Last modified: 2008-06-21 by ivan sache
Keywords: ghent | watersports clubs | deinze |
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Founded in 1965, Gentse Roei- en Sportvereniging (Ghent Rowing and Sports Club) is a rowing and sports club with its seat near the Watersportbaan. The club has something to offer for everyone but is especially proud of its international results, including placing Olympic
finalists, which is, after all, not a small matter for a relatively young
club in a small country.
The GRS burgee, as shown on a photography, is a large pennant, horizontally divided black-white-black (the Ghent colours), with on the white stripe crossed black-and-white oars (near the hoist) and large black initials "GRS" (no serifs) distributed evenly. Directly under the oars appears the founding year "1965", in white on the lower black stripe.
Source: GRS website
Jan Mertens, 25 May 2007
Burgee of KGWV - Image by Ivan Sache, 15 June 2002
The KGWV burgee is made of two red triangles placed vertically along the hoist and a yellow lozenge. The lozenge does not reach the hoist of the burgee.
Source: KGWV website
Ivan Sache, 15 June 2002
The Koninklijke Roeivereniging Sport Gent (Royal Rowing Club Sport
Ghent), situated at the Watersportbaan since 1961, is housed in a large clubhouse and
adjacent buildings. Founded in 1883 as Sport Nautique de
Gand, the club started out modestly but was a founding member of the first
Belgian rowing confederation four years later.
In 1898 the first flag, in the new colours blue and white, was presented to the club (the initial club colours were black and white). Two years later a different flag, light blue with white lettering "Sport Nautique de Gand 1883" was adopted at the request of the Belgian rowing federation in order to differentiate the club from the local Cercle des Régates.
Around 1890 SNG had become the foremost rowing club in Belgium and international successes would follow. The royal appellation, Société Royale de Sport Nautique de Gand, was granted in 1907 after a resounding victory at Henley; use of the French language was a sign of the times.
After the Second World War, the club was active in promoting the Watersportbaan, finished and dedicated in 1955. In 1964 a new name was adopted, Koninklijke Roeivereniging "Sport Nautique" Gent, and put on the new flag presented in 1971; three years later the current name, now completely Dutch, was introduced.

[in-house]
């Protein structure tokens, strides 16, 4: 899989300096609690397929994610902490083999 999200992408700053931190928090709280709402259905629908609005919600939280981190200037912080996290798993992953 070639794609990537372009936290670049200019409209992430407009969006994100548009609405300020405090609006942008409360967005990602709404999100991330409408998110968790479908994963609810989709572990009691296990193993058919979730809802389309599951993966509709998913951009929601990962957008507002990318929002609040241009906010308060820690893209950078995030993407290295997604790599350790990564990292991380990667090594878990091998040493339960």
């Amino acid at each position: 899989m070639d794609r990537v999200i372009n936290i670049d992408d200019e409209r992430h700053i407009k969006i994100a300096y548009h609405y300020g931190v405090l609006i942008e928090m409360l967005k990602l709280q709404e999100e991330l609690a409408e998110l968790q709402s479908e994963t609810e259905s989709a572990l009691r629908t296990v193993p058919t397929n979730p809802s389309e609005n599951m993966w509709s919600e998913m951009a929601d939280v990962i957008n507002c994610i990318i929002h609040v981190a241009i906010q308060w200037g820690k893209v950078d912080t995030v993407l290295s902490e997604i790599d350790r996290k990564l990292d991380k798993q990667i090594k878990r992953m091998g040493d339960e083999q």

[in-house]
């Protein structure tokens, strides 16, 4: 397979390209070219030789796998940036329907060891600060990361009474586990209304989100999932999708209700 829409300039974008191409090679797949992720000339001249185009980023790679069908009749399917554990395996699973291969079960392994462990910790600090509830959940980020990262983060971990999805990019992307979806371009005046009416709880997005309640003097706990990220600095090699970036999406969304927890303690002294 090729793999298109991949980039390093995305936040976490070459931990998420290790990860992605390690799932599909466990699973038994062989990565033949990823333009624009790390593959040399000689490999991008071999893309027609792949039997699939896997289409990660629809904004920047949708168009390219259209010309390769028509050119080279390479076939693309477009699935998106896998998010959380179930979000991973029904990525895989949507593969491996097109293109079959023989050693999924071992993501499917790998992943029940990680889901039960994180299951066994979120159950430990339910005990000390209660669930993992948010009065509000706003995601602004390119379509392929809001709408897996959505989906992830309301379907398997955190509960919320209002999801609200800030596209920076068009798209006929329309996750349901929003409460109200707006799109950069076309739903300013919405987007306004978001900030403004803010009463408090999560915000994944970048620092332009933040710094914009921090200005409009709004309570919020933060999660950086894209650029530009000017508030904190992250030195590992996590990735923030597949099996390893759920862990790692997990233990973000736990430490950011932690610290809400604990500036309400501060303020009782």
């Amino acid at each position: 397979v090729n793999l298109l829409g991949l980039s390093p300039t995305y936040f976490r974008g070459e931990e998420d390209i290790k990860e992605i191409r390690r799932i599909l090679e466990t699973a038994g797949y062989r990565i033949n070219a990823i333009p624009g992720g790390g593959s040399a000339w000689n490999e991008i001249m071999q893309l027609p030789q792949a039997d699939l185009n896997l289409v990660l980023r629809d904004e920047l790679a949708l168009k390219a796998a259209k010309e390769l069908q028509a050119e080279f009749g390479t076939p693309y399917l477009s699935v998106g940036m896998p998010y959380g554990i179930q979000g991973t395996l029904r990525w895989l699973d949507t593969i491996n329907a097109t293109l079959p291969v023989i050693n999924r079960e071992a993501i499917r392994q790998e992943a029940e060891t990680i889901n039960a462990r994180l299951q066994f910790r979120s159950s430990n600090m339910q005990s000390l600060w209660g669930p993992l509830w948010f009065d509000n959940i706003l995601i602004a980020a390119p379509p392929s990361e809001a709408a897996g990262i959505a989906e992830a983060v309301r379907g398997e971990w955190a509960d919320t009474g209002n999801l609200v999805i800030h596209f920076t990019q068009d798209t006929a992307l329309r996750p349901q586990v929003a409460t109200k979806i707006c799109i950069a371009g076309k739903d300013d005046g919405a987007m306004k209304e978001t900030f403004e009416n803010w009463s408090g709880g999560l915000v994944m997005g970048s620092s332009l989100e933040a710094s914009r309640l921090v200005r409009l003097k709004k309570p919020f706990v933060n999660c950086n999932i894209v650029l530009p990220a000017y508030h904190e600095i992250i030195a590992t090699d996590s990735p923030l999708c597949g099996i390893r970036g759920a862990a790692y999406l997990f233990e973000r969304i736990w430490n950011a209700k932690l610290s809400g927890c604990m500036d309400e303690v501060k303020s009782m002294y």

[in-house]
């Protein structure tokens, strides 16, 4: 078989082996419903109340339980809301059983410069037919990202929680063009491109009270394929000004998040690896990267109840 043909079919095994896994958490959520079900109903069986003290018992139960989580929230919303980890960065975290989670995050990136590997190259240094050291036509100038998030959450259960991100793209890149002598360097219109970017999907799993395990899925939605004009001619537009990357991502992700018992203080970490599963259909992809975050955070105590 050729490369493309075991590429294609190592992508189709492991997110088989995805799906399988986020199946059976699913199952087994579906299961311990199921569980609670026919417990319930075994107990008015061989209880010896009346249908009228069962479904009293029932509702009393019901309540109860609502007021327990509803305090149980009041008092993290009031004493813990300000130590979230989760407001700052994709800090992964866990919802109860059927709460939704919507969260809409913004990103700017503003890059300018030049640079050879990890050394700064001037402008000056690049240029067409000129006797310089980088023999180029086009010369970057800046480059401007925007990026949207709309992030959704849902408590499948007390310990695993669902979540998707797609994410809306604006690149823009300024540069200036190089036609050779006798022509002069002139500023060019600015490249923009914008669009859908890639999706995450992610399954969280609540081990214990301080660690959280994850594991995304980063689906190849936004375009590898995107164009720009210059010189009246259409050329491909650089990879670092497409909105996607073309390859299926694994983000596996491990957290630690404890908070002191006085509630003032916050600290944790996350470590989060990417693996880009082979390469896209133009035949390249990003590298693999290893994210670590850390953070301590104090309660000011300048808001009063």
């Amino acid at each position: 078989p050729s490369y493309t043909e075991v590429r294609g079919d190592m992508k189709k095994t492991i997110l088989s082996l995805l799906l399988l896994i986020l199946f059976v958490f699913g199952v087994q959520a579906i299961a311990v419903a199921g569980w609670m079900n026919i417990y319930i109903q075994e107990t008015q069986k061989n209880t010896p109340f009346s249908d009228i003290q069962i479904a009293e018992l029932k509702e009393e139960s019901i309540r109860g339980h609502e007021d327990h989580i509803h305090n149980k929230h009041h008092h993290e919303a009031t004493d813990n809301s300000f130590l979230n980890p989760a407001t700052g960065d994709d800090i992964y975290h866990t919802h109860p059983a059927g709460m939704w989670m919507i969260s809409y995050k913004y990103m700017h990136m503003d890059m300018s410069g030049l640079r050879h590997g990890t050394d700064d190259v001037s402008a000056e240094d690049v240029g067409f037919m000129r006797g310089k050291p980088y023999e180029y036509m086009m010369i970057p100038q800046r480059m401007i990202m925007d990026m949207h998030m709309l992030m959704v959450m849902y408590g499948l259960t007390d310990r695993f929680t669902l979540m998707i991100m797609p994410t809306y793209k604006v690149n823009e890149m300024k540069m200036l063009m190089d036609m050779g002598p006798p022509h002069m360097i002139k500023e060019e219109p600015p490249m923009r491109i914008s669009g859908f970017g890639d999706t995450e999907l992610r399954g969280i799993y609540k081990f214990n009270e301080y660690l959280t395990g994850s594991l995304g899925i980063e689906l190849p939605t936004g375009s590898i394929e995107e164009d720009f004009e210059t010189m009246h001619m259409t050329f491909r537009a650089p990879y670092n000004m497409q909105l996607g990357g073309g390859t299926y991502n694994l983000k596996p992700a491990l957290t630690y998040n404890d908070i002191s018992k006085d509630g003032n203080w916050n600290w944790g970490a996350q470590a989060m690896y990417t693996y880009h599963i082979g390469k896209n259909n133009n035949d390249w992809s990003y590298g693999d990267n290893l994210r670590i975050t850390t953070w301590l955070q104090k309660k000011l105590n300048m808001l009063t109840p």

A photography shows the KRSG burgee, with light blue triangles defining a white field (at hoist est. 3:1:3, white in centre) bearing a red royal crown. Another photography shows a very unusual rendering of the crown, red with yellow holding lines.
Source: KRSG website
Jan Martens, 30 May 2007
Leiesnelvaarders (Fast Motor Boaters on the River Leie), founded in 1963, is a
club established at Drongen near Ghent; a number of places such as Antwerp and Bruges, not to mention nearby Zeeland are easily reached by inland waterways.
The LSV burgee, as "shown" on a photography, is yellow with a dark blue triangle and the white letters "LSV" placed vertically in the blue triangle.
Jan Mertens, 14 January 2007
Motor Yacht Club Gent (MYCG) has two berthing harbours at its disposal, one at Deinze on the river Leie, the other at Ghent on the Gordunakaai. There is no clubhouse but the club boat, the 1915 built and refurbished Jonita KR 47 functions as one.
The burgee of MYCG, as seen on photographies of the club boat, is horizontally divided white-blue-white
Jan Mertens, 27 July 2007
Vereniging Veteranen Roeiers (VVR), yet another watersports club
established at Ghent, caters to, as the name says, veteran rowers. The
club, founded in 1980 and at first called "Vlaamse Veteranen Roeiers" (till
1984), grew out of the Veterans Scullers and Oarsmen of Belgium, itself
founded in 1960 and which now unites the Dutch and French-speaking veteran
rowers' clubs, VVR and AVA.
Having enjoyed the hospitality of GRS (till 1985) and KRSG (till 2002), VVR is now on its own near the Watersportbaan.
The VVR logotype, is recatngular, blue
with the yellow letters "VVR" (the second "V" much larger) placed in front
of two yellow oars with black, blue, and red chevrons (counting from the top
to bottom) on the blades; there are three yellow five-pointed stars placed
vertically between those oars and above the central "V"; the whole is
enclosed by yellow laurel leaves.
A flag used in a boat dedication ceremony, similar to the logotype, is shown on the image gallery of the VVR website (image no longer online).
Jan Martens, 1 July 2007